Characteristics of patients with cancer in European long-term care facilities

TitleCharacteristics of patients with cancer in European long-term care facilities
Publication TypeJournal Article
Year of Publication2022
AuthorsVillani E.R, Fusco D., Franza L., Onder G., Bernabei R., Colloca G.F
JournalAging Clinical and Experimental Research
Keywords*cancer patient, *long term care, *malignant neoplasm/di [Diagnosis], *malignant neoplasm/dm [Disease Management], *malignant neoplasm/dt [Drug Therapy], *malignant neoplasm/ep [Epidemiology], *nursing home, acetylsalicylic acid/dt [Drug Therapy], Aged, antidepressant agent/dt [Drug Therapy], article, benzodiazepine derivative/dt [Drug Therapy], bisphosphonic acid derivative/dt [Drug Therapy], breast cancer, cancer diagnosis, cancer therapy, clinical feature, colon cancer, consciousness level, controlled study, cross-sectional study, do not resuscitate order, enteric feeding, European, executive function, fatigue, Female, functional status, Geriatric Depression Scale, Human, hydroxymethylglutaryl coenzyme A reductase inhibitor/dt [Drug Therapy], laxative/dt [Drug Therapy], major clinical study, Male, mental performance, neuroleptic agent/dt [Drug Therapy], non melanoma skin cancer, nonsteroid antiinflammatory agent/dt [Drug Therapy], opiate, oxygen therapy, pain, palliative therapy, paracetamol/dt [Drug Therapy], Polypharmacy, Terminal Care, very elderly, vitamin D/dt [Drug Therapy], wound care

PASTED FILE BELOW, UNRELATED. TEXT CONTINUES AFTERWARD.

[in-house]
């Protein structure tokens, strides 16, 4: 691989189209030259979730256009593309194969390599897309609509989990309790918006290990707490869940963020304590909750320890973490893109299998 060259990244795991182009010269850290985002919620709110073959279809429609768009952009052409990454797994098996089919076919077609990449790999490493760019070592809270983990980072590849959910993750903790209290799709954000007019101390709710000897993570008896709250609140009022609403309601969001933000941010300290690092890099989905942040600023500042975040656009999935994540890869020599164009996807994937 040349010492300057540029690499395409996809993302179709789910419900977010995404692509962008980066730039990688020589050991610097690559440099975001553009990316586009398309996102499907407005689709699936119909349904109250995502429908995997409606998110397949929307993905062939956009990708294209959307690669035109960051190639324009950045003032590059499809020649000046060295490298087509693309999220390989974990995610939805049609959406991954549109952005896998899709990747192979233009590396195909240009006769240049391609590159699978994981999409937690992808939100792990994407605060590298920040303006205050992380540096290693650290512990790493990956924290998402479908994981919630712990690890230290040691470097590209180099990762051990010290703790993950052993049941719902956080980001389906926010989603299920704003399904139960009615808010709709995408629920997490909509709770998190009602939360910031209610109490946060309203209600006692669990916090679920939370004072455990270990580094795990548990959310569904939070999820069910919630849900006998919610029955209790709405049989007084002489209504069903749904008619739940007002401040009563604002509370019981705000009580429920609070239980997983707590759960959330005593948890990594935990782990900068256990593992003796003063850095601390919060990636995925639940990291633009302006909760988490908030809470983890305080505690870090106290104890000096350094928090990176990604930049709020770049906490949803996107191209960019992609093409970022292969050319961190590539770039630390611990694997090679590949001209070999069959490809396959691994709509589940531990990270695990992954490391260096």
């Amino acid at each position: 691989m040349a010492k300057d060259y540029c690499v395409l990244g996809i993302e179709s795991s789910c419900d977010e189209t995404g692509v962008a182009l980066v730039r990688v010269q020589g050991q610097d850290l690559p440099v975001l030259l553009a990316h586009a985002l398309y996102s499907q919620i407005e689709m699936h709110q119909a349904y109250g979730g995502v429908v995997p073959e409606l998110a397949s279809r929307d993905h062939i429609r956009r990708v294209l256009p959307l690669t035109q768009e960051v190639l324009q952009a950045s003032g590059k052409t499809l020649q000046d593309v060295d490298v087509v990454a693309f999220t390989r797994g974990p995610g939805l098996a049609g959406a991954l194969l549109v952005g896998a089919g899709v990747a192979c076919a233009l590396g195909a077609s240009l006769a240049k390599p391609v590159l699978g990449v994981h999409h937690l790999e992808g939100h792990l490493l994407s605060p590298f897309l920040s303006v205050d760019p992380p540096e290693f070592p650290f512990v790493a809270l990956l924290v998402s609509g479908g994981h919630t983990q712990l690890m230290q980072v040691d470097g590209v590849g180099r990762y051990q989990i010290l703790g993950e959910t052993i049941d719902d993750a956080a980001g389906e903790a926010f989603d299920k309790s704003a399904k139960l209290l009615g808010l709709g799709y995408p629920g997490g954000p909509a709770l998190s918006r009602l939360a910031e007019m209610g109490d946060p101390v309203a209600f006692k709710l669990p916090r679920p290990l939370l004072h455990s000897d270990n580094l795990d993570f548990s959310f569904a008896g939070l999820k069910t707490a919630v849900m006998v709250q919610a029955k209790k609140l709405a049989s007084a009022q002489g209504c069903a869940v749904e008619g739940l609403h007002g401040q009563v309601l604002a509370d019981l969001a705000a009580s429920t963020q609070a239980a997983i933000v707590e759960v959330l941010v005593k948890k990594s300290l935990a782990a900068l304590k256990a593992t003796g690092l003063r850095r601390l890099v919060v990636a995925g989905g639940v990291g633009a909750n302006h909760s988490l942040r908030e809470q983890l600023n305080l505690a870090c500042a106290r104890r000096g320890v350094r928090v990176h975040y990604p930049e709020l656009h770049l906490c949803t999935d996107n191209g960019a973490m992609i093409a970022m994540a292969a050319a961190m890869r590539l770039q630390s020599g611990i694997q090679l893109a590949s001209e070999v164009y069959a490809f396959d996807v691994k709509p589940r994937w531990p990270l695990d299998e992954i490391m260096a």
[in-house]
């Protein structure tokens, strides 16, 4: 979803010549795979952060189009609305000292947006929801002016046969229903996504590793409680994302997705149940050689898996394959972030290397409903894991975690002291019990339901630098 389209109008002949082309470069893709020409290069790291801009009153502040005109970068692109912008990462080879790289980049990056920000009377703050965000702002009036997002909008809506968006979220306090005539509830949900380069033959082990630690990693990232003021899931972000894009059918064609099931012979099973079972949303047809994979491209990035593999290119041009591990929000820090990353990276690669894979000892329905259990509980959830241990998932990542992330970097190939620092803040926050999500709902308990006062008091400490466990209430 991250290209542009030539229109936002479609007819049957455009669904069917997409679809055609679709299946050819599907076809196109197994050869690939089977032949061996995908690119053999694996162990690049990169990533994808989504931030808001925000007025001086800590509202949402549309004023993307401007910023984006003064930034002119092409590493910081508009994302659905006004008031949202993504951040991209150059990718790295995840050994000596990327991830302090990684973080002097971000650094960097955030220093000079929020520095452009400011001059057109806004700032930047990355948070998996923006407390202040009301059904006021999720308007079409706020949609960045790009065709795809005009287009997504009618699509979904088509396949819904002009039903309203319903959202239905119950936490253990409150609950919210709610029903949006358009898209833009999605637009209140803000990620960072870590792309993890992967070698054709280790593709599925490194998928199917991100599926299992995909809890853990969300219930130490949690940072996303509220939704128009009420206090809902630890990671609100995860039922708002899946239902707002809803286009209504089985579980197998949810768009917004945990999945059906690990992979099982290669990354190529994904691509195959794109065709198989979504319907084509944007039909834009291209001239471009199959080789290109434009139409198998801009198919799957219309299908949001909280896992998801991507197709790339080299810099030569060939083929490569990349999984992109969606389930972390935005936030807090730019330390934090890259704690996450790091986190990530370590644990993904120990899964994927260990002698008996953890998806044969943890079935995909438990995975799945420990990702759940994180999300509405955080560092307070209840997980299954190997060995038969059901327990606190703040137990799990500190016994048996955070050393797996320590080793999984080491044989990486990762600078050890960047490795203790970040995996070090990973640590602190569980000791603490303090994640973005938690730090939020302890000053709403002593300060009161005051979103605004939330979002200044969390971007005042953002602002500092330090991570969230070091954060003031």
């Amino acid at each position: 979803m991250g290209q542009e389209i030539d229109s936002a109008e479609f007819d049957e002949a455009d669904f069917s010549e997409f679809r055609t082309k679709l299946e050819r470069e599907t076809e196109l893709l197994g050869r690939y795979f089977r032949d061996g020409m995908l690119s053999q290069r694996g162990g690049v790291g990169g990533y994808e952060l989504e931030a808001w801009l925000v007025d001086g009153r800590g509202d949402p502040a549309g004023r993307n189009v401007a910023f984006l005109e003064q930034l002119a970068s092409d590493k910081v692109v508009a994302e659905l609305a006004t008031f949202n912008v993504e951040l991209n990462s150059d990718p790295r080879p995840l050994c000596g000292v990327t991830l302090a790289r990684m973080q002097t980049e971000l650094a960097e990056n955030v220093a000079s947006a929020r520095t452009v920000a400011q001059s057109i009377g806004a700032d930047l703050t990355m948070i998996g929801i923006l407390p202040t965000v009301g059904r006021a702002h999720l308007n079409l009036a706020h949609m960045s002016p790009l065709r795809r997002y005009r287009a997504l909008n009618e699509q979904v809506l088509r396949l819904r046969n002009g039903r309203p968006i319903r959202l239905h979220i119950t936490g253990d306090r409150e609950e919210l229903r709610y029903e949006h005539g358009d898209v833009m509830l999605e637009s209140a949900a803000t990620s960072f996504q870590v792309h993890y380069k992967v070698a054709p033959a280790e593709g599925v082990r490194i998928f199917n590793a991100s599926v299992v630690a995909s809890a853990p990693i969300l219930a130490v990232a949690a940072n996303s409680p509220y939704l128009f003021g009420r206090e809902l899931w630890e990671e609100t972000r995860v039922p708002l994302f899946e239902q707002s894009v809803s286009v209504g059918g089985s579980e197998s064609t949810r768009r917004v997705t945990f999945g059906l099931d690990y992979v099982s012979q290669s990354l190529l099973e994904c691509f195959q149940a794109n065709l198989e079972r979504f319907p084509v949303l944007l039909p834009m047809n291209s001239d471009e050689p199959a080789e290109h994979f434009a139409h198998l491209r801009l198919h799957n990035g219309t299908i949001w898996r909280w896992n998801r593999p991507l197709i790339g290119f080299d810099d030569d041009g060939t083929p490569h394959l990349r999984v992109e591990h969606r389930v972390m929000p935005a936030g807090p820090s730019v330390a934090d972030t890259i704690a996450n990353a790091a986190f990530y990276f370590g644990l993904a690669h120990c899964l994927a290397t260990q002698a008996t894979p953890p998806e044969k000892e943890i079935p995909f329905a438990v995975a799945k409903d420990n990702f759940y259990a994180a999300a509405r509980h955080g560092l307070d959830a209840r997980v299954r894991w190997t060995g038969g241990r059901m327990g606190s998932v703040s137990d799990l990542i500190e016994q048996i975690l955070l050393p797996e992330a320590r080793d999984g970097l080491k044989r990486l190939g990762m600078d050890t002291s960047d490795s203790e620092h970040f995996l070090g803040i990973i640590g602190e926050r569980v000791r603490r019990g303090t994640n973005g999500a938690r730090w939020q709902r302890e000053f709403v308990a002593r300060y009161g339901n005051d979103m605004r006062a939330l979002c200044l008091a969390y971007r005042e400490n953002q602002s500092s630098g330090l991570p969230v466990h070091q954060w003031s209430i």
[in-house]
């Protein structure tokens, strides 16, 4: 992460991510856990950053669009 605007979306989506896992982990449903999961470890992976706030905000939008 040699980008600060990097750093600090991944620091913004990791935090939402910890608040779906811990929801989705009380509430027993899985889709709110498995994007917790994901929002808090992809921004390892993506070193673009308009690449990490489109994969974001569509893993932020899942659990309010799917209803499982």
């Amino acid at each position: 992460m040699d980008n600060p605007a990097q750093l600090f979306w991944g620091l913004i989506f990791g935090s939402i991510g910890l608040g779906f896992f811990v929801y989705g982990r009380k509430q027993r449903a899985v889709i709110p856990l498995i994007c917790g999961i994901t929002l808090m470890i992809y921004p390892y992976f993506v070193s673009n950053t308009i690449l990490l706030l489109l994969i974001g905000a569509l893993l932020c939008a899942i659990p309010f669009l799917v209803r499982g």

Purpose: Up to 26% of residents in nursing homes (NHs) are affected by cancer. Their care represents a challenge, because NHs are not usually considered a setting focused on oncologic management and care. The aim of this paper is to describe socio-demographic and clinical features of patients with cancer residing in European NHs. Method(s): Cross-sectional study based on data from the Services and Health for Elderly in Long TERm care (SHELTER) study. Participants were assessed through the interRAI-LTCF, which includes cancer assessment. Result(s): Among 4140 participants (mean age 83.4 years; female 73%), 442 (10.7%) had cancer. Patients with cancer had a higher prevalence of do-not-resuscitate directives compared to those without cancer (21.1% vs 16.5%, p = 0.019). Variables directly associated with cancer were male sex (adj OR 1.67, 95% CI 1.36-2.05), pain (adj OR 1.43, 95% CI 1.16-1.77), fatigue (adj OR 1.25, 95% CI 1.01-1.55), polypharmacy (adj OR 1.59, 95% CI 1.21-2.08) and falls (adj OR. 1.30, 95% CI 1.01-1.67). Dementia was inversely associated with cancer (adj OR 0.74, 95% CI 0.58-0.94). Symptomatic drugs such as opioids (23.5% vs 12.2, p <.001), NSAIDS (7.2% vs 3.9%, p = 0.001), antidepressants (39.1% vs 33.8%, p = 0.026) and benzodiazepines (40.3% vs 34.3, p = 0.012) were all prescribed more in participants with cancer compared to those without cancer. Conclusion(s): Cancer patients are prevalent in European NHs and they show peculiar characteristics. Studies are needed to evaluate the impact of a supportive care approach on the management of NHs residents with cancer throughout all its phases, until the end-of-life care.Copyright © 2021, The Author(s).

Short TitleAging clinical and experimental research